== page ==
Thursday, 12 February 2015
The King, The Archbishop, and a Bear
Bishop Burnet, writing a century after the event, relates a bizarre incident that took place in Henry VIII’s reign during the aftermath of the six articles. The Six Articles was an act that set out quite clearly and reinforced six points of medieval doctrine which Protestants at that time had begun to undermine. The act also specified the punishments due to those who did not accept them and was known by many protestants as ‘the bloody whip with six strings.’ As a married man, Archbishop Cranmer must have taken particular exception to Article Three which stated that priests should not be allowed to marry.
He set down his objections quite strongly, making detailed notes, all backed up with citations from the bible and learned scholars, and it is believed he planned to present his findings to Henry. His secretary, Ralph Morice, duly copied the notes into a small book and set off with it to Westminster.
The king, meanwhile, was attending a bear-baiting across the river at Southwark and, just as Ralph Morice and company were passing in a wherry, the bear broke loose from the pit and with the dogs in hot pursuit, leapt into the river and made straight for the boat. Bishop Burnet goes on to relate that;
‘Those that were in the boat leaped out and left the poor secretary alone there. But the bear got into the boat, with the dogs about her, and sank it. The secretary, apprehending his life was in danger, did not mind his book, which he lost in the water.’
You can just picture it, can't you? Dripping wet bear, soaked dogs, terrified clerk, wildly rocking boat?
When Morice reached the shore he saw his book floating and asked the bearward (who was not perhaps as ‘in charge’ of the bear as one might hope) to retrieve it for him. But before he could get hold of it, the book fell into the hands of a priest who, realising what the book contained, declared that whoever claimed it would be hanged.
Burnet says that, ‘This made the bearward more intractable for he was a spiteful papist and hated the archbishop, so no offers or entreaties could prevail on him to give it back.’
In no little panic Morice sought the immediate assistance of Cromwell who, on discovering the bearward about to hand the book over to Cranmer’s enemies, confiscated it, threatening him severely for meddling with the book of the privy councillor. Thus saving the life of the Archbishop.
This all sounds rather like a scene from a farce, far too unlikely to be true. I cannot help but wonder what Henry made of the spectacle. I was so struck by the scene that I couldn't resist including it in The Winchester Goose, a short excerpt of which follows. Joanie Toogood, a prostitute from Southwark visits the bear-baiting where Henry VIII is watching with his new queen Katherine Howard.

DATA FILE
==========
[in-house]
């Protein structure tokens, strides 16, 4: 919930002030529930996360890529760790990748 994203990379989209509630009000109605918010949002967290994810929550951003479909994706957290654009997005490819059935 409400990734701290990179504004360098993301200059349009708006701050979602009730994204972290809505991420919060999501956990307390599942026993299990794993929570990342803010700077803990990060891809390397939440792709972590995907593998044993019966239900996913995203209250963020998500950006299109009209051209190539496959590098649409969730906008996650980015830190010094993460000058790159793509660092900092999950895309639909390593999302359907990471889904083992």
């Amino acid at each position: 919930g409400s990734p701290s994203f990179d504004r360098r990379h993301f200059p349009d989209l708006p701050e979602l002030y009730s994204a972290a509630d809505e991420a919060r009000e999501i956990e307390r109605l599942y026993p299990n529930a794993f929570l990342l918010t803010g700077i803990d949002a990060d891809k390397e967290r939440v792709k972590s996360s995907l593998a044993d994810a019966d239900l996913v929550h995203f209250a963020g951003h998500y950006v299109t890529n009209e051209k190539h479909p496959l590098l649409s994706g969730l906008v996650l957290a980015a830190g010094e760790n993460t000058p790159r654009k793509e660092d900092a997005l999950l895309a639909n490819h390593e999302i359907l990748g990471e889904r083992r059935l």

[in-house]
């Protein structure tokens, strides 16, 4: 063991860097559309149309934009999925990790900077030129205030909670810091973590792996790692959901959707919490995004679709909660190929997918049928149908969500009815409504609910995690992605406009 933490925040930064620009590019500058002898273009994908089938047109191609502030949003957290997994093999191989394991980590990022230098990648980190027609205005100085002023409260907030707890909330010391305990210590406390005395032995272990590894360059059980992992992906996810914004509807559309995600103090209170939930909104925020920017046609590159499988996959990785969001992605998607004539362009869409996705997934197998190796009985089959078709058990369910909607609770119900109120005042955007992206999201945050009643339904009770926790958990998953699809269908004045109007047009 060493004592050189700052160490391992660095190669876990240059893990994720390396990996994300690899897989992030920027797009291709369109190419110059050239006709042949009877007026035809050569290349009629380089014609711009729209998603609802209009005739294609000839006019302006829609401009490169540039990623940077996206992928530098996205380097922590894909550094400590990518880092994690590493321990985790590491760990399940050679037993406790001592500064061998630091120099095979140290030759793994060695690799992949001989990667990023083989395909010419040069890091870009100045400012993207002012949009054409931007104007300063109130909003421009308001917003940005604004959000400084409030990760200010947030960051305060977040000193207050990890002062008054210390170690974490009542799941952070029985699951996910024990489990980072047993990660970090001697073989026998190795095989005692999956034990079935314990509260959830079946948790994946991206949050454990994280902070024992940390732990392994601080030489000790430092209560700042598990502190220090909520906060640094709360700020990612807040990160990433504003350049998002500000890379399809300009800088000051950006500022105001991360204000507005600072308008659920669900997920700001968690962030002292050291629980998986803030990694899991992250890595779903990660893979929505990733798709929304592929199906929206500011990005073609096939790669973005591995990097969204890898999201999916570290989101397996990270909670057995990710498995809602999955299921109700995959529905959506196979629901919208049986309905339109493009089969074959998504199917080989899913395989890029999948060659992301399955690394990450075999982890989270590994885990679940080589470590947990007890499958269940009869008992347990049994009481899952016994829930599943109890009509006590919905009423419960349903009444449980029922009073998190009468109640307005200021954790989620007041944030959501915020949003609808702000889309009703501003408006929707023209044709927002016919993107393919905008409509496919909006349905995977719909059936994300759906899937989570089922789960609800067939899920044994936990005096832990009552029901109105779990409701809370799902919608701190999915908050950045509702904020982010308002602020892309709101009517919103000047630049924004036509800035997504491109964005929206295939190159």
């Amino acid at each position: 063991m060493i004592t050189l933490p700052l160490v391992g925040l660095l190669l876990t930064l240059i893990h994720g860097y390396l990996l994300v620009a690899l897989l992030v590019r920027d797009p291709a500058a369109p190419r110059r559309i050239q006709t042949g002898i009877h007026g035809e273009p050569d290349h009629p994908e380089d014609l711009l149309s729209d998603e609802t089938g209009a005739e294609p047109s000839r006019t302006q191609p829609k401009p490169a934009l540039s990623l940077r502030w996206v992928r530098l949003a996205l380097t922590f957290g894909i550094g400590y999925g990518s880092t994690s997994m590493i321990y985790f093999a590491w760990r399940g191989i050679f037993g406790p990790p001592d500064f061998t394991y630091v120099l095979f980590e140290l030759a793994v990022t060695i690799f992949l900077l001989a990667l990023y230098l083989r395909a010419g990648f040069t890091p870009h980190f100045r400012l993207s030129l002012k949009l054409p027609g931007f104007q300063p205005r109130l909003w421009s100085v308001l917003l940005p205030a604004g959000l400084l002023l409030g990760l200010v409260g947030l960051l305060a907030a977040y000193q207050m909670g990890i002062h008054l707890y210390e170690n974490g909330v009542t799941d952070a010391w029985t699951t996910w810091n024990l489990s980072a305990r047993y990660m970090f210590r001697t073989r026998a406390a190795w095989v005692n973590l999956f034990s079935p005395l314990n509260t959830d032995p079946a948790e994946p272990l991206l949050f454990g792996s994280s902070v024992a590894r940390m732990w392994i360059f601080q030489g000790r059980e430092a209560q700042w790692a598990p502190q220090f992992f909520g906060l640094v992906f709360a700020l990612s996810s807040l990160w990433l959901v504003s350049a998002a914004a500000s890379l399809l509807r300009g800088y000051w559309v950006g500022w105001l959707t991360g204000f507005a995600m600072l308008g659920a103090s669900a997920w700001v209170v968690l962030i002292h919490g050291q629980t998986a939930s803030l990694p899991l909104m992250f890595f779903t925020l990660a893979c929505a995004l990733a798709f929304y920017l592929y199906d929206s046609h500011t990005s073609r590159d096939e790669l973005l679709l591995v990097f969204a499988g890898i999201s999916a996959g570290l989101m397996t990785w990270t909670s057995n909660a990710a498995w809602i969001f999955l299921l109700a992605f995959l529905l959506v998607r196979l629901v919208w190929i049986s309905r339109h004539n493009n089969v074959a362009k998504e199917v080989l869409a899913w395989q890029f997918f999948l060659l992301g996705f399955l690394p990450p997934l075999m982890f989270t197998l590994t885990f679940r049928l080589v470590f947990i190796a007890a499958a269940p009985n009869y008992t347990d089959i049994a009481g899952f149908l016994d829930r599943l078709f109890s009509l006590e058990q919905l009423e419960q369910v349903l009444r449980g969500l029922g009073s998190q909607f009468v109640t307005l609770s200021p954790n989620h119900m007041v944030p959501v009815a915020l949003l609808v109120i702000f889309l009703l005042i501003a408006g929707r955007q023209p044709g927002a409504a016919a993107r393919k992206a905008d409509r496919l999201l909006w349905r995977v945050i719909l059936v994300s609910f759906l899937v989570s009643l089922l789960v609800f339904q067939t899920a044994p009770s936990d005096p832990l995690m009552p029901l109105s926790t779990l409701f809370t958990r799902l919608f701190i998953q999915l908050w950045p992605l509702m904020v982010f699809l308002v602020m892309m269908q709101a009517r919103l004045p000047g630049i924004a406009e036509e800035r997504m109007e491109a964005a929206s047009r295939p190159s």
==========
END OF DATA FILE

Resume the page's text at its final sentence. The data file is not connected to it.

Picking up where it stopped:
“Come, come with us.'Twill be a lark.” Peter’s laughter pulls me back from me thoughts and I reluctantly let him lead me from the bear pit, knowing that he will want to use me later. Oh well, he has an ample purse and it may save me the chore of turning out for punters after dark.
As we near the river’s edge a great cry goes up from the crowd and we turn, craning our necks to see what all the fuss is. To our amazement, those gathered at the pit are scattering, men, women and childer fleeing, wide eyed, half laughing, half afraid, their great shrieks tearing the air while the tormented bear, who has broke free of his chains, comes lumbering after.
The dogs are still following, baying and yelping as they snatch at his bloodied fur with their lathered jaws. Women snatch their bairns into their arms and hide in doorways as in a great, snarling, madcap parade, they pass close to us. Peter the Costermonger gallantly pushes me behind him and I cling to his goose-turd green jerkin to peer over his shoulder, watching in astonishment as the bear lumbers past and casts itself, with a great splash, into the stinking river, the yelping dogs not hesitating to follow after.
With wild hoots of laughter the crowd rush to the bank where the sudden appearance of the bear and his savage train are causing a deal of trouble on the water.
Several passing barges are thrown into disarray, rocking wildly in the murky waves. I see a man standing in the prow of an abandoned wherry, the other occupants having leapt into the water. With flailing arms they struggle for the shore. I nudge Peter in the ribs as the dripping bear clambers onto the side of the barge, over-tipping it, dragging it down so that it begins to fill with water, throwing the hapless cleric into the drink. The air around us is filled with screeching laughter.
Peter’s arm is tight about my waist and, with the sharp edge of the balustrade digging into my ribs and the sun warm upon my back, I open my mouth to bellow insults at the struggling man who, with his books and parchments floating rapidly downstream, cannot decide which is the greater danger, the bear or the water.
He is a sorry sight, his robes streaming water, his hat lost, his face turning blue with cold. The onlookers roar with merriment as he wades up the bank, sits on the mud and begins to empty his shoes of water. Then, on seeing the bearward preparing to lure his charge home, he gestures to his treasures that are threatening to sink beneath the waves. The fellow runs obligingly along the water’s edge to fish them out with his stave and dump them some way up the river bank.
The spectacle has raised my spirits and, in a better mood now, I follow Peter across the bridge. The hand on my waist may not be the one I long for, but Peter is a merry lad and will warm me for a while and help to keep a roof over my head.
I can be content with that for now.
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Illustrations Wikimedia Commons: